For the second time in less than four years, Entergy New Orleans is suing the City Council to stop it from collecting a $1 million fine over increasingly frequent power outages in the city. The new lawsuit was filed in Orleans Parish Civil District Court on Friday (May 19). 

The company has been fighting the fine, imposed due to frequent power failures in prior years, since it was first imposed in 2019. Entergy New Orleans sued to block its imposition and obtained a judgment in its favor last year. 

However, the council almost immediately started working to reimpose it. In response, Entergy warned the council in an April letter that any further attempts to collect the penalty would lead to “expensive litigation” that would ultimately be paid for by New Orleans residents — through their tax dollars and electric bills. 

Councilwoman Helena Moreno told Verite last week that the council — which regulates Entergy New Orleans — would move forward with attempts to collect the fine despite the foreboding letter. 

And now, Entergy is following through on the threat. 

The lawsuit asks the court to throw out an April 20 council vote — which reopened the regulatory process that could lead to the reimposition of the fine — and prohibit the council from making another attempt to open it again. 

The fine was first levied in 2019 following a council investigation that found that the number of “fair-weather” outages had grown rapidly throughout the past decade, particularly in 2016 and 2017. The investigation also found that the falling reliability correlated with decisions by Entergy New Orleans’ to pull millions of dollars out of its budgets for grid maintenance and improvement. 

Entergy sued, and last year, Civil District Court Judge Rachael Johnson ruled in the company’s favor, vacating the fine because the council didn’t have any clear reliability standards in place at the time. 

The council argued that it had the right as Entergy New Orleans’ regulator to penalize the company for inadequate reliability even without a specific threshold. But instead of appealing the decision, the council accepted the ruling and passed a new set of regulations earlier this year setting clear minimum reliability standards.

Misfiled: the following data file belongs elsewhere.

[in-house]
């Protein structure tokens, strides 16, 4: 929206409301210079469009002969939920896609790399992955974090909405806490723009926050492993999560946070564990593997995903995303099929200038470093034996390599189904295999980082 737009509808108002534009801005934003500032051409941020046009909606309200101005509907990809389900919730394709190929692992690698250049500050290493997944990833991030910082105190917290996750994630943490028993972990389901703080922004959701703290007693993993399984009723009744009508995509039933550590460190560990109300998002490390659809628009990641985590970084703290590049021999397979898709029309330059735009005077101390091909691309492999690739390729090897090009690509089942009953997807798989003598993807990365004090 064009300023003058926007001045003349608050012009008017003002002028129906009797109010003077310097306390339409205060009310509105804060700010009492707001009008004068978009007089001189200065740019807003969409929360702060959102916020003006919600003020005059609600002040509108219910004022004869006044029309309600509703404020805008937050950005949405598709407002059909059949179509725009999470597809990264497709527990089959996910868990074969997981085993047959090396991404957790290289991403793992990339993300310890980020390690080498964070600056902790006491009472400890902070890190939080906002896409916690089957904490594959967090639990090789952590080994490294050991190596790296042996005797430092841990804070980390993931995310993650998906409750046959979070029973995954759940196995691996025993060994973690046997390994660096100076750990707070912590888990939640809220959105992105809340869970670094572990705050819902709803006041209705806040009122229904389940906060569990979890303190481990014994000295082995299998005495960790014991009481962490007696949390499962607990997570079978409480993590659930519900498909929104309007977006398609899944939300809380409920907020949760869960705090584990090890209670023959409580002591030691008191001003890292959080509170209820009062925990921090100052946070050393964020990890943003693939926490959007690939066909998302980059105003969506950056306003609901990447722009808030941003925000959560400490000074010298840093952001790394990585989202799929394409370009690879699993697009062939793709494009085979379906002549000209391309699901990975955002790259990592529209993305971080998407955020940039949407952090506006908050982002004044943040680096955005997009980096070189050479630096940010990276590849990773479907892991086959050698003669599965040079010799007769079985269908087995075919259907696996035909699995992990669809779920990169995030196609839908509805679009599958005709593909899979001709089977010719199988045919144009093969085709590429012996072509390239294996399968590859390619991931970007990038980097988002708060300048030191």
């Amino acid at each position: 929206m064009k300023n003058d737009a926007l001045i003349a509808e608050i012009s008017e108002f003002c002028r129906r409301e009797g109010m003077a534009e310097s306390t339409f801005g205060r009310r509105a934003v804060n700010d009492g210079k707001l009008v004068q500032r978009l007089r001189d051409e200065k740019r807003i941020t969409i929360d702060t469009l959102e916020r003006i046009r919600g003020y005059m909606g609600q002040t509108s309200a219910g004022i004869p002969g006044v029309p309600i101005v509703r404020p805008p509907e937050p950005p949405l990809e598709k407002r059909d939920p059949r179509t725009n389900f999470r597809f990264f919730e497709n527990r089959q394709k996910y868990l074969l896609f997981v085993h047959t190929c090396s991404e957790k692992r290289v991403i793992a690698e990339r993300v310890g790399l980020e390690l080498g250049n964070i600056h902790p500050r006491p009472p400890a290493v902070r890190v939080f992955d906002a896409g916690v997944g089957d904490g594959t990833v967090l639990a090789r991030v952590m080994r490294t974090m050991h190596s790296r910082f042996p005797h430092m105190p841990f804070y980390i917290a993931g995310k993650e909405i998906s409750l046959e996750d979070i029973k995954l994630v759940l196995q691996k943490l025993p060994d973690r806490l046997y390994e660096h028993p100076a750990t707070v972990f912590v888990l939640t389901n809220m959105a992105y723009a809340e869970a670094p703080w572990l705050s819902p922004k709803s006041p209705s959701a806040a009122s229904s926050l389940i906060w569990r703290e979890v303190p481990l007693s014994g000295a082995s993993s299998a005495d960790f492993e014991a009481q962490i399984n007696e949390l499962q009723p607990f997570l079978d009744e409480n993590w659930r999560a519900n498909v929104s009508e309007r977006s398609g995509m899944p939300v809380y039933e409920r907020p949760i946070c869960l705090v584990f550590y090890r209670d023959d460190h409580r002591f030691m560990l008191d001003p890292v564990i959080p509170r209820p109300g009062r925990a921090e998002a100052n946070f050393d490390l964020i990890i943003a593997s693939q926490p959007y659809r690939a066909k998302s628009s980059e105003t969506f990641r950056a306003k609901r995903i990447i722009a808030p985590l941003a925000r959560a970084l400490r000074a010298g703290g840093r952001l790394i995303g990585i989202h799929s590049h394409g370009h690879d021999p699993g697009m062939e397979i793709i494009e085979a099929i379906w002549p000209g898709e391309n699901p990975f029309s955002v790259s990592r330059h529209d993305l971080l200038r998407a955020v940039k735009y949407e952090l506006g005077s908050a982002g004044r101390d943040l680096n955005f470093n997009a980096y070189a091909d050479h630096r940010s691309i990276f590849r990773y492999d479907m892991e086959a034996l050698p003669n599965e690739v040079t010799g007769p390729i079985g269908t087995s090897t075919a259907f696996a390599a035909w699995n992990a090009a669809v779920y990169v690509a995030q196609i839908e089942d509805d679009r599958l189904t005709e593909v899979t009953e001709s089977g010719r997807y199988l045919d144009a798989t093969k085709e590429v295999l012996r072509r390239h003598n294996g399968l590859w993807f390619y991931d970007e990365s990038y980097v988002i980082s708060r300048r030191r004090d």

Council members said that the new rules would not only allow them to fine the company for future reliability problems, but could be used to retroactively levy the 2019 fine. Under the fine schedule in the new regulations, Entergy’s poor reliability in 2016 and 2017 — for which the council originally levied a $1 million fine — would have resulted in a fine of almost the exact same amount: $1,005,000.

Entergy, however, argued in its letter to the council and in its new lawsuit that the court’s ruling still applies to the 2019 fine despite the new rules. It is again arguing that the fine is improper because of the lack of standards when the council approved it.

“The legal defects underlying the Penalty Resolution cannot be cured retroactively,” the lawsuit said. 

“The Council is attempting to reimpose a fine for reliability performance that occurred more than six years ago and before the Council developed reliability standards,” Entergy spokesperson Lee Sabatini told Verite in an email. “The Court previously struck down the $1 million fine because there were no reliability standards in place at the time of the reliability performance at issue.”

In a Monday (May 22) afternoon statement, Councilman JP Morrell, who chairs the council committee responsible for regulating the company, called the lawsuit “disappointing,” but not surprising.

“At some point, Entergy New Orleans’ continued avoidance to do right by its ratepayers must end so that accountability may begin,” Morrell said.

“The company continues to act to avoid paying the consequences for its own actions,” Moreno added in the statement. “The people of New Orleans deserve better.”

Note: This story has been updated to include a statement from New Orleans City Councilmembers JP Morrell and Helena Moreno.

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Before joining Verite, Michael Isaac Stein spent five years as an investigative reporter at The Lens, a nonprofit New Orleans news publication, covering local government, housing and labor issues. During...